Then, the researchers took biopsies of the men’s muscles two and five hours later to measure something called their myofibrillar protein synthetic response, or the rate at which their protein fibers repaired themselves following the small tears caused by their workout.
They discovered that the whole egg consumption sparked significantly greater protein fiber repair and recovery than eating the egg whites did. And that’s important, since that process is key to building bigger and stronger muscles, explains study author Nicholas A. Burd, Ph.D., an exercise physiologist at the University of Illinois at Urbana-Champaign.
The researchers haven’t been able to pinpoint exactly what it was about the whole egg that triggered a greater muscle-building response, Burd says. But it may have to do with “food synergy,” or the theory that food components work together to elicit a greater protein synthesis response than simply eating protein alone.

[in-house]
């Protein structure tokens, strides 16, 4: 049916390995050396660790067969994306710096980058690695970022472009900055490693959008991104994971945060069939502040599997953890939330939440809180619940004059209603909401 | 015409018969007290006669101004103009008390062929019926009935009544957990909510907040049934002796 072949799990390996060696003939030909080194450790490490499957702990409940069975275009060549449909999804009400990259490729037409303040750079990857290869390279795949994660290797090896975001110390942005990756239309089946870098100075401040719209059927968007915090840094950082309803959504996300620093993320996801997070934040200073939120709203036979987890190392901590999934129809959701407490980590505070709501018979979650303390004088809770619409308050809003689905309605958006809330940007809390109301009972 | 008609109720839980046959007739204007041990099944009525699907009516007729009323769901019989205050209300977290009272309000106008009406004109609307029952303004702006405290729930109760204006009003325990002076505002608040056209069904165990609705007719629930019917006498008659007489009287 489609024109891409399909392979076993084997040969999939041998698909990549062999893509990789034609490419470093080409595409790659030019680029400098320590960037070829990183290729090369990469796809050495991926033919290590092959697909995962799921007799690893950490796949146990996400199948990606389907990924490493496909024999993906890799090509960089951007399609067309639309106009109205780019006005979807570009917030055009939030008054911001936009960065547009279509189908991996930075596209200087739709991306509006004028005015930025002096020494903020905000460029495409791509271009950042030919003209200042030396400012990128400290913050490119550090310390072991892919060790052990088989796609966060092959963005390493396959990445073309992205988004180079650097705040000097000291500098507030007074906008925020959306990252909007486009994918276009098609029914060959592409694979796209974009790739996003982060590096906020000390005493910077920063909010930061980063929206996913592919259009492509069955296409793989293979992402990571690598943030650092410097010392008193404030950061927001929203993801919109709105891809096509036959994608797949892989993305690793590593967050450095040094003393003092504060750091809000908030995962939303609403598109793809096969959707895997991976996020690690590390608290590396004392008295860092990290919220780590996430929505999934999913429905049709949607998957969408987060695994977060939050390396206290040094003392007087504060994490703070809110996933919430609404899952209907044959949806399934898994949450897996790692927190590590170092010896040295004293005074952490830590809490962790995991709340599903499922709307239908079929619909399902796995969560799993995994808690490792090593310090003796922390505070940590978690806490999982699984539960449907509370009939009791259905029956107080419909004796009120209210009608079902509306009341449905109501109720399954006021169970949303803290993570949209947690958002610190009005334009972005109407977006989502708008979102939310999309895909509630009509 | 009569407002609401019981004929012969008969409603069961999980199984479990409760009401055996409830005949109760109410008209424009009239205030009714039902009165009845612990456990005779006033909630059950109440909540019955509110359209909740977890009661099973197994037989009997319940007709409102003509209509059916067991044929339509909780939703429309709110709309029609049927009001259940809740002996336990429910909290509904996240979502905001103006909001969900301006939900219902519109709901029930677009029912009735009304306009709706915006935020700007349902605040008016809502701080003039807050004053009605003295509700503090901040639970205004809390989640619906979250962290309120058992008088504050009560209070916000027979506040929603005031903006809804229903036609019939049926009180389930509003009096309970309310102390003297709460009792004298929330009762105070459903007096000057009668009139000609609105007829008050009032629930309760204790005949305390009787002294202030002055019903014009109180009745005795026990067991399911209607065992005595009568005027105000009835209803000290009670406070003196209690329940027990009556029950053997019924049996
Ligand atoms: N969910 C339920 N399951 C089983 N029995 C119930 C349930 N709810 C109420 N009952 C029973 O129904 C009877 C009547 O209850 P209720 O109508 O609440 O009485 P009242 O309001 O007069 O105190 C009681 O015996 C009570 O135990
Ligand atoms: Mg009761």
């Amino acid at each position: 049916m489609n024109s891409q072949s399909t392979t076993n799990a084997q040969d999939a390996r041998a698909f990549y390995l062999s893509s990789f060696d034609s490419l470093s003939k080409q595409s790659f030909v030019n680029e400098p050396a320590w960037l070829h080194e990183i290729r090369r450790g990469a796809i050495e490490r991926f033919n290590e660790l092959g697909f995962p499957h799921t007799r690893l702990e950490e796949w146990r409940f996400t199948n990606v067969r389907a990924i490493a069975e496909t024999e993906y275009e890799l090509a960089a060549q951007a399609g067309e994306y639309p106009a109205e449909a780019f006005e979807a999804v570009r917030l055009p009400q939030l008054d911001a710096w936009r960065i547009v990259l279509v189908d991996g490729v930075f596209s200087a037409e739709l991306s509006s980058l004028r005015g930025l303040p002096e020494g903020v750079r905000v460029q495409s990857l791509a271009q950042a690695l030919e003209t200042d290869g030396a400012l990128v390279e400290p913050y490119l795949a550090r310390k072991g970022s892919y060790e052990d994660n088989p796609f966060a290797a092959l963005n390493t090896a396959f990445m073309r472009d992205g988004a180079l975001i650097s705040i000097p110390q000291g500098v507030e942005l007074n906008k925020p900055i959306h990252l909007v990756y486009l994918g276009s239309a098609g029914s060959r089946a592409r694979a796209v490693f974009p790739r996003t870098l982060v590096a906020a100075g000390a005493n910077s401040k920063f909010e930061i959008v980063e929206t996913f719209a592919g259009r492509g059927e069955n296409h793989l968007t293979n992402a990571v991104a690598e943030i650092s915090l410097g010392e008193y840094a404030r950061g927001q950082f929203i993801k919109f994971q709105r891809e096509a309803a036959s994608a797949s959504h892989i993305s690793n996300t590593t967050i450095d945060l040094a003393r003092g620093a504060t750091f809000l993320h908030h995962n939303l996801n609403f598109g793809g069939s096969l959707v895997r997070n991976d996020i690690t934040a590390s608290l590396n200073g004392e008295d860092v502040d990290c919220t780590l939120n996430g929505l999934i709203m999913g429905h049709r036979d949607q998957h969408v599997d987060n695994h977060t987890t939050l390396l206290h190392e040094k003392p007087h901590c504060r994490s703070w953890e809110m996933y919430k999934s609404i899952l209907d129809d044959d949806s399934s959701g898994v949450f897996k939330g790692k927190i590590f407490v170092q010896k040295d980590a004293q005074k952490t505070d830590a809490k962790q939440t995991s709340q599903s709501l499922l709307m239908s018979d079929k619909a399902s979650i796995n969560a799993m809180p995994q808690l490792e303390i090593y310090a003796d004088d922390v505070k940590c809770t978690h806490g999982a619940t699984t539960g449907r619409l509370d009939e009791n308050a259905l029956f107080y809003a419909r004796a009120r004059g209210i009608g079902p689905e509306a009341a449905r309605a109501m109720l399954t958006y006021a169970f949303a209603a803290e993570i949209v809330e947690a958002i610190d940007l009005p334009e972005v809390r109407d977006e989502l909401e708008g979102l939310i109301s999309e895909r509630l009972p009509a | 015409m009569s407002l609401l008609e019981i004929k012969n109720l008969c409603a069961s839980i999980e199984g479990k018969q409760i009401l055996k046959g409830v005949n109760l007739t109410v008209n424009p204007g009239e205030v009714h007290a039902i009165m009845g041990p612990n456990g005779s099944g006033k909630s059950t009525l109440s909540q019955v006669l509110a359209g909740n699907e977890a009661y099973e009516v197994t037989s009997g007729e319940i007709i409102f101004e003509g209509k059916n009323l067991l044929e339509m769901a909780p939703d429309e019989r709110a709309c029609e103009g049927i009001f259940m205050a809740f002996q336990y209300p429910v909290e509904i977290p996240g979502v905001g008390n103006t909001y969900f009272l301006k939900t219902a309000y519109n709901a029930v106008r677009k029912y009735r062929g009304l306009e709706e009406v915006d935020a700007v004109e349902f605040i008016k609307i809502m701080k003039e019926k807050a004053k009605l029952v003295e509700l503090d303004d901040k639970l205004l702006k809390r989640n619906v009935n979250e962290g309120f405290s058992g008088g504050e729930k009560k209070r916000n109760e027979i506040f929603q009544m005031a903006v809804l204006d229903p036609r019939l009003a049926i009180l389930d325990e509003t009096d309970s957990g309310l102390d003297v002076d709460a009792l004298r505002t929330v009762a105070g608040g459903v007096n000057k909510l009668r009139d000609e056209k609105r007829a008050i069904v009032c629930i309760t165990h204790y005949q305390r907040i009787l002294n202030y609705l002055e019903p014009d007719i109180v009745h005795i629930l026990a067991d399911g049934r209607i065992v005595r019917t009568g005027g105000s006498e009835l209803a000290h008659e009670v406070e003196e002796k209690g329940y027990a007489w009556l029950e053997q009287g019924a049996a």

Some possibilities in the whole egg? The yolk contains fats, including the omega-3 fatty acid DHA, vitamins, like vitamins A, D, E, and K, and minerals, like phosphorus and iron. (The egg whites, while matched in protein, lacked the nutrients of the whole egg).
“All of these non-protein food components may be helping dietary amino acids to support the post-workout muscle building response,” says Burd.
So what does this mean for you? Well, you already know that you should eat protein after your workout. But these findings suggest you might be better off eating real food than simply chugging a protein shake afterwards, since they tend to lack the other nutrients that can make up a whole-foods source of protein.
“The major point here is that these data give an indication that it may be possible to improve the use of protein in the diet by consuming protein within its natural, whole food matrix as opposed to consuming isolated protein sources,” Burd says.
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